A eccentric, secretive hacker-turned-journalist, with a super-encrypted computer network based on secret servers in several countries does battle with the FBI, the Pentagon, international bankers, and the Chinese government – it sounds like this fall’s best new TV series, but it’s playing this summer, in the real world just outside the box. WikiLeaks has released more than 90,000 secret U.S. documents to the Guardian, the New York Times and Der Spiegel. In exchange for the information, the three newspapers have now published their stories, simultaneously, at the same time that WikiLeaks made its archive public.
The documents show what the Guardian calls a blow-by-blow account of the war in Afghanistan from 2004-2009, including:
• How a secret “black” unit of special forces hunts down Taliban leaders for “kill or capture” without trial.
• How the US covered up evidence that the Taliban have acquired deadly surface-to-air missiles.
• How the coalition is increasingly using deadly Reaper drones to hunt and kill Taliban targets by remote control from a base in Nevada.
• How the Taliban have caused growing carnage with a massive escalation of their roadside bombing campaign, which has killed more than 2,000 civilians to date.
The New York Times leads with
deep suspicions among American officials that Pakistan’s military spy service has for years guided the Afghan insurgency with a hidden hand, even as Pakistan receives more than $1 billion a year from Washington for its help combating the militants.
Meanwhile, the alleged source of the documents, 22-year-old intelligence analyst Bradley Manning, sits in a military jail somewhere in Kuwait, facing trial by court martial.
Classified documents: Put up or shut up?
The U.S. government strongly condemned the publication of secret documents, called the leaks “irresponsible,” and said the publication would not affect U.S. policy.
The White House was not alone in criticizing WikiLeaks. Back in June, Steven Aftergood condemned WikiLeaks on the Federation of American Scientists Secrecy News website as “among the enemies of open society because it does not respect the rule of law nor does it honor the rights of individuals.”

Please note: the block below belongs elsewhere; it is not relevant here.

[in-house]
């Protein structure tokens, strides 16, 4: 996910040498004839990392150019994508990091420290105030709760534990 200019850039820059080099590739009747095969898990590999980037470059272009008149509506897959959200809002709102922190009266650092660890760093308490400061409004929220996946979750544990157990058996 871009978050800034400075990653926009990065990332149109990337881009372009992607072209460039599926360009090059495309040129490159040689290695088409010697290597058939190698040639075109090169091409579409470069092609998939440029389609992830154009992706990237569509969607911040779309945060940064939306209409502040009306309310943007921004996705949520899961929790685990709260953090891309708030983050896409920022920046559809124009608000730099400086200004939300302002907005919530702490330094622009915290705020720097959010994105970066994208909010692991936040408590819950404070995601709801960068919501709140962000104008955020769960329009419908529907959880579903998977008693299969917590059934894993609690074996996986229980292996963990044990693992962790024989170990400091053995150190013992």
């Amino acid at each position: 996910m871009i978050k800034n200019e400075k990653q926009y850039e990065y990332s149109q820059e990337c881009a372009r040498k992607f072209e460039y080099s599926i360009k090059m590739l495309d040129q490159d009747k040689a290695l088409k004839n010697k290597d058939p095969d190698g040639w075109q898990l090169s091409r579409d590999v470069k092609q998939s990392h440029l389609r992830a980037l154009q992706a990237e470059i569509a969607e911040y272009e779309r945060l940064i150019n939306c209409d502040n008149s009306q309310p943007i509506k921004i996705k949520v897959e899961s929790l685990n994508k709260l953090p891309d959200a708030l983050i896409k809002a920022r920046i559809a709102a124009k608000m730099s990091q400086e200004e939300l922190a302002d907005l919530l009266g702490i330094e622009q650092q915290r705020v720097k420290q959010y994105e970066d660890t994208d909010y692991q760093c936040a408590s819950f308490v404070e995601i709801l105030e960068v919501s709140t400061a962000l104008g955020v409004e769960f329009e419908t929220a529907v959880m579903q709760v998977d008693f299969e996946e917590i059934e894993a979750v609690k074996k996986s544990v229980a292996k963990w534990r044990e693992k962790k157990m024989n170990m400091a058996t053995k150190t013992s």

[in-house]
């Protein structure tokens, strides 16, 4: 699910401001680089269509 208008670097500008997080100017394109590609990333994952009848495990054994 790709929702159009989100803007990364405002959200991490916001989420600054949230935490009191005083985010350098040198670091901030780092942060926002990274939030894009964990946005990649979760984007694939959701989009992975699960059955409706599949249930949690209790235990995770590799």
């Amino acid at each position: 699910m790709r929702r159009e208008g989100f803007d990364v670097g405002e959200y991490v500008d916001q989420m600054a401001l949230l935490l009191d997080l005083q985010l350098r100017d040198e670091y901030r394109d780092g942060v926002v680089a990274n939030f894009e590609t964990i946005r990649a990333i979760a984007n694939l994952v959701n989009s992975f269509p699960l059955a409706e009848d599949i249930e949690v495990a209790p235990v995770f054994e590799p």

The journalistic question remains: What are the criteria for publishing secret documents and for judging the publication? This question remains highly relevant, as WikiLeaks has more documents, as yet unreleased, and may obtain still more in the future. The Guardian explains:
Washington fears it may have lost even more highly sensitive material including an archive of tens of thousands of cable messages sent by US embassies around the world, reflecting arms deals, trade talks, secret meetings and uncensored opinion of other governments.
Because WikiLeaks is a Fifth Estate operation, outside the shrinking mainstream of journalism, Assange can do pretty much whatever he wants to do. The question of what WikiLeaks should do with leaked documents is a question that mainstream media also have to answer.
Take, for example, the Pentagon Papers leaked to the New York Times and other newspapers by Daniel Ellsberg, with excerpts first published on June 13, 1971. Ellsberg was a military intelligence analyst employed by the Rand Corporation, and he characterized his disclosure as “7,000 pages of top secret documents that demonstrated unconstitutional behavior by a succession of presidents.”
The Nixon administration sued for injunctions to stop publication, getting initial injunctions against the Times and other newspapers, but eventually losing in a 6-3 Supreme Court decision.